Wednesday, March 18, 2009

Be Channel Agnostic

I received this email last week from Sarah Waters, Director of Communications for The Hearing and Speech Agency.

Hi Jocelyn,

I have a simple, boring question...but it means a lot to a small non-profit:

Do we keep spending $500 to $1,000 on yellow pages ads? I think "no way" (Last time I cracked open a Yellow Pages was back in the 90s on a road trip away from my computer). But my Executive Director is afraid to let go.
Do you have any thoughts?

I love this question because I suspect that (while we won't admit it) most of us are wedded to a particular marketing tactic or technique. Whether it's advertising via the Yellow Pages, sponsoring a local event for the 10th year in a row, or sending out a monthly e-news, we've all been guilty of choosing the channel over the results.

Here is my advice to Sarah.
Be channel agnostic! Don't advertise to advertise. Don't send an annual report by mail just because that's what you've always done. Let your marketing be driven by research and results.

How? Track the number of "leads" you get from each of your outreach tactics for a month. Better yet, encourage everyone in your organization to ask new clients, donors and members, "how did you hear about us?" And, log this information in your database.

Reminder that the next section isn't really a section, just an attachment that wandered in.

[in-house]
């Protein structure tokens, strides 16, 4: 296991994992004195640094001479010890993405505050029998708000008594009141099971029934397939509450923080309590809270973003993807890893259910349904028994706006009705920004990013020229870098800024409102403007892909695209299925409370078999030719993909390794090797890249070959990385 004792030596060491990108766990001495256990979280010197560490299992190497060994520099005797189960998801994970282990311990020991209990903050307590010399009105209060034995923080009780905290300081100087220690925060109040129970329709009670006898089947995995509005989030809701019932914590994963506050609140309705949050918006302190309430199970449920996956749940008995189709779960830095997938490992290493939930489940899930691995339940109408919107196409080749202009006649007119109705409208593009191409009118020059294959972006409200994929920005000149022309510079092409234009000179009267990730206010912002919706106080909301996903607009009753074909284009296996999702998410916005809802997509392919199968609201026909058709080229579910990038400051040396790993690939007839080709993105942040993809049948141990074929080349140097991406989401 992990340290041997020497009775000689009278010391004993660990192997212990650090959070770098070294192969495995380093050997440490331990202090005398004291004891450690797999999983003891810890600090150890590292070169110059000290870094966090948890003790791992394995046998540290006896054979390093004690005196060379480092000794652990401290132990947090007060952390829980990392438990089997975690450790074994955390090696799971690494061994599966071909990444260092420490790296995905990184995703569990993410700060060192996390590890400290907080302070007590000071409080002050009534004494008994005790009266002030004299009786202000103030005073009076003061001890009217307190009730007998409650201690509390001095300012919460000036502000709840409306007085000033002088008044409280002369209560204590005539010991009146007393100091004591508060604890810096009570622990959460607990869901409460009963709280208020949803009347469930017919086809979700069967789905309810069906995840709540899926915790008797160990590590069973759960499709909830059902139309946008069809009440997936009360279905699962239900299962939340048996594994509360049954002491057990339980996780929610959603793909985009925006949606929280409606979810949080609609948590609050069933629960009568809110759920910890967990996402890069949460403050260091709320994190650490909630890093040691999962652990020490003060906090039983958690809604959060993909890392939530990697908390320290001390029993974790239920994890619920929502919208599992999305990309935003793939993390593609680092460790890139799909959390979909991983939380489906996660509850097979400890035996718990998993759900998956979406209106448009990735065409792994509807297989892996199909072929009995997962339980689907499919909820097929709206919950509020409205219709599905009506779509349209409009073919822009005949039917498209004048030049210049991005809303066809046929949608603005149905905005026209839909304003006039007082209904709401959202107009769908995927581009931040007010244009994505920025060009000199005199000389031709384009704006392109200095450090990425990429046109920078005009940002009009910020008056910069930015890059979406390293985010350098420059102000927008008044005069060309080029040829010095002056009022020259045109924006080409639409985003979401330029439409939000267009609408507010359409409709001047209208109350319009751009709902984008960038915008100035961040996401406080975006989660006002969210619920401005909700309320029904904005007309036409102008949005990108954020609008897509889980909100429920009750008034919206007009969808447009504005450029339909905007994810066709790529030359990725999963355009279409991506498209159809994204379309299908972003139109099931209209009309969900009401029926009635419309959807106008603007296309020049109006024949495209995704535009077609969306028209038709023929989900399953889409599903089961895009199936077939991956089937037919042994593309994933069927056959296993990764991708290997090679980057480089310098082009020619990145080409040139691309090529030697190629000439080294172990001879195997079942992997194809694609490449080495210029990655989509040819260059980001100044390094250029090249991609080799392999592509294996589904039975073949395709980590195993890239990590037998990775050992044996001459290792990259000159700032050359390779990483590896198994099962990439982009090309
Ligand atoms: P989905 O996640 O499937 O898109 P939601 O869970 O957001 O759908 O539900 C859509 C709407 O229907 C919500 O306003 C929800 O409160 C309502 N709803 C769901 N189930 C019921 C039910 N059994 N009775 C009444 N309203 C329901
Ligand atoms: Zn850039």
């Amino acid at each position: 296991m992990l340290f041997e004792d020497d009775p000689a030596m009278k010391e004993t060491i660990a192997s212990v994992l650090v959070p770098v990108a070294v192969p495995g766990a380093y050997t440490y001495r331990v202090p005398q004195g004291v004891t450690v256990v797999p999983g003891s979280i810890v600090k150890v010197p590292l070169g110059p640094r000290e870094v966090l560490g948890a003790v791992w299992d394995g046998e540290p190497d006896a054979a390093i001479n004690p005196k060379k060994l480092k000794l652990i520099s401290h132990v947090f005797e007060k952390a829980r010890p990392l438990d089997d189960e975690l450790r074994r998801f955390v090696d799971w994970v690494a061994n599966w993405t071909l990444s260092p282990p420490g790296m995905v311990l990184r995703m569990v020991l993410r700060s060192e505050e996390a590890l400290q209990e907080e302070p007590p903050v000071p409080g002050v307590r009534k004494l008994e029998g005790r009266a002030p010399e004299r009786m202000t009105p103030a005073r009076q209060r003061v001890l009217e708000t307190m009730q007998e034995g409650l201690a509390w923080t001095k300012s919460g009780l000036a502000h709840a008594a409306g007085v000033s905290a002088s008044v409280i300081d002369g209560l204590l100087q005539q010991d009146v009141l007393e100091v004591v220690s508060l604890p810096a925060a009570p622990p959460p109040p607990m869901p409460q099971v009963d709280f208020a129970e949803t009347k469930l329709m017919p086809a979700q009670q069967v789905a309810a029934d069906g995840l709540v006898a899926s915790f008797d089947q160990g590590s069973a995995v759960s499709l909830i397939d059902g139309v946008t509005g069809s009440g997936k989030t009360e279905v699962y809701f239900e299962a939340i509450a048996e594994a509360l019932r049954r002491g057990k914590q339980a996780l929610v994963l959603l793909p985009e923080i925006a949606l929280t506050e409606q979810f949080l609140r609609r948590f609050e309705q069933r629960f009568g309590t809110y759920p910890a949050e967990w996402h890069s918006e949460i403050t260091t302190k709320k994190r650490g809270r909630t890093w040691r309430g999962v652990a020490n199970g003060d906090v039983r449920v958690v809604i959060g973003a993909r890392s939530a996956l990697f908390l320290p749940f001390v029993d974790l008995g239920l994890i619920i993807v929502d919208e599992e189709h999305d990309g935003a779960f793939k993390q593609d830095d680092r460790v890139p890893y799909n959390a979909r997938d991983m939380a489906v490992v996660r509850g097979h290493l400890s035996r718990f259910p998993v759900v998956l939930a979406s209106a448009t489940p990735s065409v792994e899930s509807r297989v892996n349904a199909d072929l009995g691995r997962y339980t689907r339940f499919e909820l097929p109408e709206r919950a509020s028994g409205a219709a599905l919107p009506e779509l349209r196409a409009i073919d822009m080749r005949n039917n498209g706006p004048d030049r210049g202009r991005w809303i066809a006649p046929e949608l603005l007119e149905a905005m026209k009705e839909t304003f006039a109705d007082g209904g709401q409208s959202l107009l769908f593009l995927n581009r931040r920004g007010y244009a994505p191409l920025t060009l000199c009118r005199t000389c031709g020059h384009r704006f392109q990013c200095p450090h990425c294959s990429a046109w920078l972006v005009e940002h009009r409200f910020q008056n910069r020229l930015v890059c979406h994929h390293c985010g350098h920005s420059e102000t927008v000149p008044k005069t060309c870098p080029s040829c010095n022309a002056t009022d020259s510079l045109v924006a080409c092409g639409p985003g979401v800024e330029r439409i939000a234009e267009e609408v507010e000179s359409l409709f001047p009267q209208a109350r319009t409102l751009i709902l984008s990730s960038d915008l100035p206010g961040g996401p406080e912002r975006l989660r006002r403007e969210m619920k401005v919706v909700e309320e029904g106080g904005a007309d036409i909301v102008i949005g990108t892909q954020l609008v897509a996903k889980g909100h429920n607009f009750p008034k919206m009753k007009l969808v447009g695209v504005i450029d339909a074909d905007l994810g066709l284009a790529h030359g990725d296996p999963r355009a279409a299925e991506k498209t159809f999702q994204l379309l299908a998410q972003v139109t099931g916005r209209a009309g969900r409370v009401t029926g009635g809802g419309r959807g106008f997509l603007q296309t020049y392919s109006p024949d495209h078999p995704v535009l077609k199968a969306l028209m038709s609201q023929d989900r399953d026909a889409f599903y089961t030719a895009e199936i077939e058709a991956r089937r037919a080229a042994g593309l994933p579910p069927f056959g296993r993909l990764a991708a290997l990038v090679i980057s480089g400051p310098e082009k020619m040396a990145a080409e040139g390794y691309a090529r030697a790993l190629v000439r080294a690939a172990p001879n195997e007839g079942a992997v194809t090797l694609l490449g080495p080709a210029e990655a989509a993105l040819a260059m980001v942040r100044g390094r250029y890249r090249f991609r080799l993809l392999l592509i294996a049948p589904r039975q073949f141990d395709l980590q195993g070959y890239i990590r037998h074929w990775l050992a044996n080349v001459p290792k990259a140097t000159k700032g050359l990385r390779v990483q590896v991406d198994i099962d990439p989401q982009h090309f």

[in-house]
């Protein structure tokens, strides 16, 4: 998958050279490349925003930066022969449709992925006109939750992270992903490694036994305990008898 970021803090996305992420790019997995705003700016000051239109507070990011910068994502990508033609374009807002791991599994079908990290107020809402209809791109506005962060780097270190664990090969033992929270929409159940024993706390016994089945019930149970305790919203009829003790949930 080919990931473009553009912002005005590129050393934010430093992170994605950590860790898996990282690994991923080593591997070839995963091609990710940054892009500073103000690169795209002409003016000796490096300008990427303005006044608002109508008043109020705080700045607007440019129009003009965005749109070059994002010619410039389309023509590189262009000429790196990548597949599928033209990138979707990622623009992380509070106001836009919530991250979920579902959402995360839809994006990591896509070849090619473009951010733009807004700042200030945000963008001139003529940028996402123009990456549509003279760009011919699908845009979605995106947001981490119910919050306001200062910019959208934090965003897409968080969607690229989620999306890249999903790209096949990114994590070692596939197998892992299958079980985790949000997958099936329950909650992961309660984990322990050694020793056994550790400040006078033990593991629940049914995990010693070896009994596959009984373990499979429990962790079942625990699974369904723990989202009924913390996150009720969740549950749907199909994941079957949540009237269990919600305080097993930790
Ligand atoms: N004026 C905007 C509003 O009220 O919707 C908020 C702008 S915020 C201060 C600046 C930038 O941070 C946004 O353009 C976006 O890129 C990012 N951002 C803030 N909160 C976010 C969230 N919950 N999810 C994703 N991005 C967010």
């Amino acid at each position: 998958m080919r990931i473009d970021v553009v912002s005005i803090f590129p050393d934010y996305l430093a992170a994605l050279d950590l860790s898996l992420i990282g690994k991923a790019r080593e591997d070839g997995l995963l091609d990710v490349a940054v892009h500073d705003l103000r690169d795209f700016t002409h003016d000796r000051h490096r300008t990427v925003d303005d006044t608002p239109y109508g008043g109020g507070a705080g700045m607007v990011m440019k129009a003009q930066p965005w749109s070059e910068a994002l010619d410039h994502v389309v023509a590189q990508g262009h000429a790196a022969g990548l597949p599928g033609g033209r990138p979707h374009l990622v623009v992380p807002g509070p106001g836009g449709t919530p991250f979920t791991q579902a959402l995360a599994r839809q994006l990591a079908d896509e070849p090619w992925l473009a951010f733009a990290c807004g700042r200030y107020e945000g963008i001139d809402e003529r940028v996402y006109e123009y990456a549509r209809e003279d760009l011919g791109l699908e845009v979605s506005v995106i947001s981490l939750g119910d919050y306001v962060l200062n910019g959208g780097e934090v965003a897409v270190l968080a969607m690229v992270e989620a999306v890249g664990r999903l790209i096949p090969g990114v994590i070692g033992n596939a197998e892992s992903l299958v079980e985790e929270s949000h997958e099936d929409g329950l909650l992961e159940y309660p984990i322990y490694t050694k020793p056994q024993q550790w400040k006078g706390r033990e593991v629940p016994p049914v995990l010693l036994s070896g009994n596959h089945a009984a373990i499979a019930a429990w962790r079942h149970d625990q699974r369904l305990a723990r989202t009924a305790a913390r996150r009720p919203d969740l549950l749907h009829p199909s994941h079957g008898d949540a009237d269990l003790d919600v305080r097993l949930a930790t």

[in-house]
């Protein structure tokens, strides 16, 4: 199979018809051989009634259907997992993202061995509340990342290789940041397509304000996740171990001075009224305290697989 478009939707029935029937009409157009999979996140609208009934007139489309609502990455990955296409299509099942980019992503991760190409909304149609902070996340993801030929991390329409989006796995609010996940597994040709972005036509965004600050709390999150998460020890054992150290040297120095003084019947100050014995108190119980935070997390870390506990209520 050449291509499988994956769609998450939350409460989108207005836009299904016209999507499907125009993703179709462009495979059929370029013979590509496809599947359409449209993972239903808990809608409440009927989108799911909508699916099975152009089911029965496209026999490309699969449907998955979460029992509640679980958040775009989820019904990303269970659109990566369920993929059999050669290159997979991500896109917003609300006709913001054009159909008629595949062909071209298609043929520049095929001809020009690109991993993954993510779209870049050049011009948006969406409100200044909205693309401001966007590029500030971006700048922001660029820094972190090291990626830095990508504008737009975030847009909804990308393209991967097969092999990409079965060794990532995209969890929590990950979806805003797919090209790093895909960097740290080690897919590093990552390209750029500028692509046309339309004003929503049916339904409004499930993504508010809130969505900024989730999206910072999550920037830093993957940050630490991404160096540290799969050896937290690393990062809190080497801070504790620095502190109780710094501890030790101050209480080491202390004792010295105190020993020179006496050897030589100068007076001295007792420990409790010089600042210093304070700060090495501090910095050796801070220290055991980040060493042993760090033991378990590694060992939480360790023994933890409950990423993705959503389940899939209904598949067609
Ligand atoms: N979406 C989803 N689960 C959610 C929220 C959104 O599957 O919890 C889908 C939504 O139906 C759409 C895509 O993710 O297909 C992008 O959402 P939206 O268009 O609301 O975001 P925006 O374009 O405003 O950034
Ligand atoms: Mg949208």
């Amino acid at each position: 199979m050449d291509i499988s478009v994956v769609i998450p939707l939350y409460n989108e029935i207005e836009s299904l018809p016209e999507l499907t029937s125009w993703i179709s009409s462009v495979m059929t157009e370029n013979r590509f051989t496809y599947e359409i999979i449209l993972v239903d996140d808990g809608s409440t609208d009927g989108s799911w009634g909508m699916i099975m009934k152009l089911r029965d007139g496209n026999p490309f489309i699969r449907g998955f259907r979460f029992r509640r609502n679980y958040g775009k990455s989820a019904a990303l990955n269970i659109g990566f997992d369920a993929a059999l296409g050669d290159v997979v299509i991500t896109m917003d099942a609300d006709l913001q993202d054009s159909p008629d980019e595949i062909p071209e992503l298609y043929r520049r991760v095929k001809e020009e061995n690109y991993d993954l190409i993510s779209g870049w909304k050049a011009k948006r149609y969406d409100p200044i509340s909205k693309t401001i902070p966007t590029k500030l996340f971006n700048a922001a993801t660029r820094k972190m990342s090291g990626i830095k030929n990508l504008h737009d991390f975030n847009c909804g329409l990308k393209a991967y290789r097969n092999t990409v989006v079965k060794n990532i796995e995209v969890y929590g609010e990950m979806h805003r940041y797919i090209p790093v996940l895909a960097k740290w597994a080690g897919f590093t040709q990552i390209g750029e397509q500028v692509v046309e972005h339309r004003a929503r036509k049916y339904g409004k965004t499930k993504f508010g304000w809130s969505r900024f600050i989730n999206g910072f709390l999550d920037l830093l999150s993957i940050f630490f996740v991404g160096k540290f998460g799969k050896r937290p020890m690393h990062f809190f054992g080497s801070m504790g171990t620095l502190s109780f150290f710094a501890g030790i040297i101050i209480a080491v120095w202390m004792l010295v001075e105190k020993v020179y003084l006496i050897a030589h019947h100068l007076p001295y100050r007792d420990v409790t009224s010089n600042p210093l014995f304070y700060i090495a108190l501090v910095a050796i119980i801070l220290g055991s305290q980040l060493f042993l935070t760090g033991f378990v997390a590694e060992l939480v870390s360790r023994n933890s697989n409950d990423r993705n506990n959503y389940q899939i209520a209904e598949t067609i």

By doing this research, you will gain valuable insight regarding how to best reach your stakeholders and you'll have the empirical data to show your Executive Director whether the Yellow Pages work or not!
1 caveat: If the goal of your marketing is brand awareness vs. lead generation then you may want to do some general awareness advertising. However, it's still your responsibility to steward your donor's resources wisely. So even if brand awareness is your end game you should develop some metrics to determine if you're achieving your goals.



Bryan said...

Fantastic post! And how timely in today's market/economy. We keep hearing from more and more small business owners similar concerns: where do we spend the limited dollars we've allocated? Fear permeates practice, and like frightened turtles, the retract into their "what-we-know-worked-before" shells.

Coaxing them to track what they do, understand how its performing, and reassess spend as a continual practice -- is challenging.

But isn't anything "new" a little uncomfortable at first? :)


~Bryan Jennewein (email, facebook)
Tweet2Market (twitter)

Jocelyn said...

Hi Bryan,

Thanks for the comment. And 'yes' we always fear what is new. However, especially for nonprofits, it's important to make financial decisions that make the best use of donors' resources. And that may mean moving away from the tried and true and trying something new!


Phyllis Alesia said...

I am so glad somewhat thought to ask this question. And Bryant's response is relevant too.

For me the fear comes in trying something new for marketing, getting poor results and having to explain to my colleagues why I spent the time and/or money to do it when we have so little time or money.

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